// a memory allocation function, and it should be considered
// lost after passed to this function.
//
static void
InsertWord(char *aWord)
{
struct SetNode *node;

for (node = gSet; node; node = node->next) {
if (strcmp(node->word, aWord) == 0) {
free(aWord);
return;
}
}

node = (struct SetNode *) malloc(sizeof(struct SetNode));
if (!node) {
free(aWord);
return;
}

node->word = aWord;
node->next = gSet;
gSet = node;
++gSetSize;
}

static void
DeleteSet(void)
{
struct SetNode *node = gSet;
struct SetNode *temp;

while (node) {
temp = node;
node = node->next;
free(temp->word);
free(temp);
}

gSet = 0;
gSetSize = 0;
}

int
main(void)
{
char *word;

while ((word = ReadOneWord()))
InsertWord(word);

printf("Words: %d\n", gSetSize);

// Skip cleanup for now...
//DeleteSet();
}

Any ideas as to what causes the big slowdown?

Sebastian

Nov 6 '08
120 4574
On Nov 11, 5:18*am, Paul Hsieh <websn...@gmail.comwrote:
On Nov 10, 10:38*am, Juha Nieminen <nos...@thanks.invalidwrote:
James Kanze wrote:
On Nov 8, 12:27 am, user923005 <dcor...@connx.comwrote:
On Nov 7, 2:47 pm, Juha Nieminen <nos...@thanks.invalid>
wrote: Sure. *If hash(x) == return 1; then bad behavior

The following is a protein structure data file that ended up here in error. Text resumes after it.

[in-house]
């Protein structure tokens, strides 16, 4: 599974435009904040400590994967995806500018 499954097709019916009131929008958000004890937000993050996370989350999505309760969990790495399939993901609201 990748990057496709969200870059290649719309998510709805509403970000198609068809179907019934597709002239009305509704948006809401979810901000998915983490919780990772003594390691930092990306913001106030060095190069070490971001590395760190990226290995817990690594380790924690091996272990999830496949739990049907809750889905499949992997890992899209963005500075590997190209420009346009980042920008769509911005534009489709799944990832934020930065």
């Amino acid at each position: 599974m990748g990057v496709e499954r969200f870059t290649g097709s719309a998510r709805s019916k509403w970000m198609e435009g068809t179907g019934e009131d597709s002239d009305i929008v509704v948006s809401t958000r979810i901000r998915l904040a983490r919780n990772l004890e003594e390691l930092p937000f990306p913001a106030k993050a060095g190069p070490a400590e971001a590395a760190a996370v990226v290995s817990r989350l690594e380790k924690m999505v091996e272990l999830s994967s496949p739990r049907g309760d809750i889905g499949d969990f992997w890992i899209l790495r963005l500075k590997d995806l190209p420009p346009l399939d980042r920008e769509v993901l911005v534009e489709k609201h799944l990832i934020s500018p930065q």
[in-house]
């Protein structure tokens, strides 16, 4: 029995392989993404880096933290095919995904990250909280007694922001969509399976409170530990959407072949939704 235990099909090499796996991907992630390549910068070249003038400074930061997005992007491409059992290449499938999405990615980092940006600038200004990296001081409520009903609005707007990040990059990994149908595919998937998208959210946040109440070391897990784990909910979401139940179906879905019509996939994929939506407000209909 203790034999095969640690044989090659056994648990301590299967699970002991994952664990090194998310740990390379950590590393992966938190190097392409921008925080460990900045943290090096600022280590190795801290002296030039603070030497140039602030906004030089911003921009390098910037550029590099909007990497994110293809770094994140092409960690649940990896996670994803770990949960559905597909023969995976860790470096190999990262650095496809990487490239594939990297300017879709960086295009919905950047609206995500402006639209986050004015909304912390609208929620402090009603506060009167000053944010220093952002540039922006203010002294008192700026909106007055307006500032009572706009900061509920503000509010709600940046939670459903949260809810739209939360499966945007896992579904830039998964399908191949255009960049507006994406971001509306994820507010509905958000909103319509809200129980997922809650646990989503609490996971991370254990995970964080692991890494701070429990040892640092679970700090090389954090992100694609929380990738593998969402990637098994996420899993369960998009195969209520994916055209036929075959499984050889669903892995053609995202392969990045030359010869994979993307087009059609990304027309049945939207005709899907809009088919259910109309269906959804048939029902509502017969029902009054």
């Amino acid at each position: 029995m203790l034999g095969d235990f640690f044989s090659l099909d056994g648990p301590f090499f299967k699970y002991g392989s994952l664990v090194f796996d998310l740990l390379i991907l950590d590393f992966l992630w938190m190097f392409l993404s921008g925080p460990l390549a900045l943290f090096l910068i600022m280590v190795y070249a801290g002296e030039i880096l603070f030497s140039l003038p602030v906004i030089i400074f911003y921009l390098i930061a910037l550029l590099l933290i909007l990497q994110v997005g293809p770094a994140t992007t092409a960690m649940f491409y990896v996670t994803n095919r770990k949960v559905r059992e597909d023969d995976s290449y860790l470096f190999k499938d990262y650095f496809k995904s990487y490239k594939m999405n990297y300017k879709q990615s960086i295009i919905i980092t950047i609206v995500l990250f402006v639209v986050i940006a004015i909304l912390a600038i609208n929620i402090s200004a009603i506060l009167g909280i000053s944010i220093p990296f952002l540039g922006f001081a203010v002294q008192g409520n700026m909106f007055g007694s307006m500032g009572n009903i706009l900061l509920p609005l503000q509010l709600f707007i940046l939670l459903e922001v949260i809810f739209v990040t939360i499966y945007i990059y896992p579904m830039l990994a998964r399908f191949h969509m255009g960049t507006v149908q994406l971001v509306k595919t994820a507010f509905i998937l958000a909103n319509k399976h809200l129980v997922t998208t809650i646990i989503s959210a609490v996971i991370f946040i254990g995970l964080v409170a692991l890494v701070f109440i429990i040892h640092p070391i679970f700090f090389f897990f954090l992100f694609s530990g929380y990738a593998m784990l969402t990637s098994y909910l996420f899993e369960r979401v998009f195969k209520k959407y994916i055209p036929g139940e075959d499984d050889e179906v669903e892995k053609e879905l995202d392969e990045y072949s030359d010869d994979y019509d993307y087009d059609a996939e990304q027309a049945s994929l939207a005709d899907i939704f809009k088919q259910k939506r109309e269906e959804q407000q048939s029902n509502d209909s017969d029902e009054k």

is to be expected. *The assumption is of maximally
cascade free hash functions like UMAC or Bob Jenkin's
hash.
Do you have any references on those, particularly with an
implementation? *All I found for UMAC was a reference to
book, and Bob Jenkin's seems more concerned with
cryptographic hashing than anything else. *If these are
standard and widely used algorithms for look-up hashing,
I'd like to add them to my set of hashing benchmarks.
(Note that cryptographic hashing and look-up hashing have
very different constraints, and a good hash function for
one isn't necessarily a good hash function for the other.
*Also, in look-up hashing, speed counts. *Taking 10 times
more time to get 1% better distribution on the average is
a loss.)
The arena of "practical non-cryptographic hash functions" is
clearly a relatively new field.
Yes and no. The problem has certainly been around for awhile,
but you're right that it doesn't seem to have attracted much